When I started out on my wholefood path some 25 years ago, I too saw things from quite a black or white perspective – I had not yet learnt that things are always far deeper and more complex than at first glance and that it is generally not what the food IS that makes it good, or wholesome and healthy, ethical or sustainable, but how we grow it, process and prepare it that is. And, the context in which we source it, eat it and the life we live. And my, but is sugar a great example of this, and of a wholefood philosophy and a wholistic lifestyle in general.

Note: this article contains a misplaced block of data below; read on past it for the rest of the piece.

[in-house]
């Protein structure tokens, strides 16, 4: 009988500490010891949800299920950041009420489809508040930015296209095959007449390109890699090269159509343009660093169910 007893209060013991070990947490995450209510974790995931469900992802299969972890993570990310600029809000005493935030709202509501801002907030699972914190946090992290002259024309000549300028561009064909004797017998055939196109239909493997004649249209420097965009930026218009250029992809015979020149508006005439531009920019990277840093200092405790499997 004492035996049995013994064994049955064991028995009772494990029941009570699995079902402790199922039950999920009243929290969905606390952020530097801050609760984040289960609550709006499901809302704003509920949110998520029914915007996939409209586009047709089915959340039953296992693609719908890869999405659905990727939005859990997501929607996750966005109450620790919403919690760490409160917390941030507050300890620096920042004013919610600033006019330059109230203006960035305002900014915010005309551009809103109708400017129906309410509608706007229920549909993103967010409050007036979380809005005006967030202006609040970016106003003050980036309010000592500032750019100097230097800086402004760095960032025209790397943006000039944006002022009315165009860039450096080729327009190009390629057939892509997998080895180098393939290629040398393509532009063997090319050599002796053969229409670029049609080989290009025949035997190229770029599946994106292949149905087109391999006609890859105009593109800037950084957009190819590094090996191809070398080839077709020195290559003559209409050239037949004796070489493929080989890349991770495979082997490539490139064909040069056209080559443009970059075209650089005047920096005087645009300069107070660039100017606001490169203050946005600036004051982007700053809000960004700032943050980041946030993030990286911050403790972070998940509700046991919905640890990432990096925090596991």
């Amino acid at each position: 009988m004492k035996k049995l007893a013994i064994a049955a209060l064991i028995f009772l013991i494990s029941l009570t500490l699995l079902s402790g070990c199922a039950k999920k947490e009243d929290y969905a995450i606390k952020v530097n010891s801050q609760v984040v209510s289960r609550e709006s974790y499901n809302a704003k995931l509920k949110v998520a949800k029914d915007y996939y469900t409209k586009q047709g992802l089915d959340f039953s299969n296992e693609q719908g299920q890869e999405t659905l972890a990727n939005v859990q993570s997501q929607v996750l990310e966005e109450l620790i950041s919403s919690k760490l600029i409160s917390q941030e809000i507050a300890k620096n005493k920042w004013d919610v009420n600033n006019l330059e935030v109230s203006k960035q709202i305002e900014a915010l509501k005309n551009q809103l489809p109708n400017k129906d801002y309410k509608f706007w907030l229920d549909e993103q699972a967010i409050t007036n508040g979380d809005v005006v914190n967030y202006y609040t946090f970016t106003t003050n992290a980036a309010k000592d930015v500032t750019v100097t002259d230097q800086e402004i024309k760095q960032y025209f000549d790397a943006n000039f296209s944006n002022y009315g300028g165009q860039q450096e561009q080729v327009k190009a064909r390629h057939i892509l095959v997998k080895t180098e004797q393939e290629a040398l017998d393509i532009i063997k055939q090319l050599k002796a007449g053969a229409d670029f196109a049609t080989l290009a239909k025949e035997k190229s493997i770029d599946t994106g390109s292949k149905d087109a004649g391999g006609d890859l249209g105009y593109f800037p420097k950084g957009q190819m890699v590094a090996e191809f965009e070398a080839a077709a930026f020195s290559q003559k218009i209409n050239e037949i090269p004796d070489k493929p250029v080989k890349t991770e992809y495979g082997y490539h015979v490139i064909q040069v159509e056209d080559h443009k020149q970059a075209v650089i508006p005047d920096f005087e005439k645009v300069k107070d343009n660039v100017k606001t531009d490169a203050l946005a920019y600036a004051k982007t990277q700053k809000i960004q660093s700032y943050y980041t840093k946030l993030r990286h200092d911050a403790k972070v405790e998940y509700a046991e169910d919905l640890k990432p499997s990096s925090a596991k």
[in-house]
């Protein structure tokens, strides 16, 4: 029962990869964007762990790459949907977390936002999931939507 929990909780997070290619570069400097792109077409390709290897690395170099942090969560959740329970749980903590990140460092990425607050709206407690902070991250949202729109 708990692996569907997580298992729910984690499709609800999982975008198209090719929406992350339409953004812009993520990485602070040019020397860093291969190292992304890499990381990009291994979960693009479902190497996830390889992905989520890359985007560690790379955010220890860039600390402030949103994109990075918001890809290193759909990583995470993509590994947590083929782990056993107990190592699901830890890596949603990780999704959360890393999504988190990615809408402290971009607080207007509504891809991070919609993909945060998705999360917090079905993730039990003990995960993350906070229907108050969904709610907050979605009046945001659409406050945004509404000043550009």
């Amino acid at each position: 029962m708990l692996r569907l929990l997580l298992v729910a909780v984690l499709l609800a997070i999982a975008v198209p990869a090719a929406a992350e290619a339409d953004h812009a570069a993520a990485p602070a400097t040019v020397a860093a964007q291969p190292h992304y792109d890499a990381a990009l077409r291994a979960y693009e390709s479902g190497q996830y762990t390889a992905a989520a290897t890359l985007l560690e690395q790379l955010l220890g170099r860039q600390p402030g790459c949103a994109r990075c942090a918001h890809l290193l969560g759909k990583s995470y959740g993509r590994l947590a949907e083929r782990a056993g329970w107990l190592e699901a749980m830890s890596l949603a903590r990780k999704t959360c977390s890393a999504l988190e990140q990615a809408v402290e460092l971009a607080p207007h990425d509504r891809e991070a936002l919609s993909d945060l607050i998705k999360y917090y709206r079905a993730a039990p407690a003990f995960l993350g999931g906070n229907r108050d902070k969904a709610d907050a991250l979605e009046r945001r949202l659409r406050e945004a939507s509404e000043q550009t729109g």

From a wholefood perspective, we could say that cane sugar juice in its natural state is a rich source of vitamins, minerals enzymes, fibers and phytonutrients, which the body requires to digest the sucrose and provide a slow release of fuel. Indeed the minerals calcium, phosphorous, chromium, magnesium, cobalt, copper, iron, zinc and manganese are absolutely essential for this process. To store over long periods and stop it from fermenting, cane juice is boiled to evaporate water and this end product is known by many names – for example Rapadura or Panela (they do the same thing, for the same reason to maple syrup and coconut palm nectar). In its traditional homes (Central and South Americas) it is consumed within the context of a whole and balanced diet and is considered a healthful and nourishing food – this is what we should be referring to when we use the words cane sugar. But, I do understand that in most cases, when we say the word sugar, we are referring to what we know as refined sugar – the cane juice instead is boiled under vacuum to achieve high enough temperatures for crystallisation, with all nutrients removed or at the very least with a few left in, during the refining process. It is a very different thing because of the way it has been processed and now, without the wealth of nutrients and polyphenols to aid the digestion of sucrose and slow down its release, it will hit the blood stream too quickly. I also understand very well that our bodies have not evolved to handle this, however will do it’s best – pulling nutrients from elsewhere in the body leading to depletion.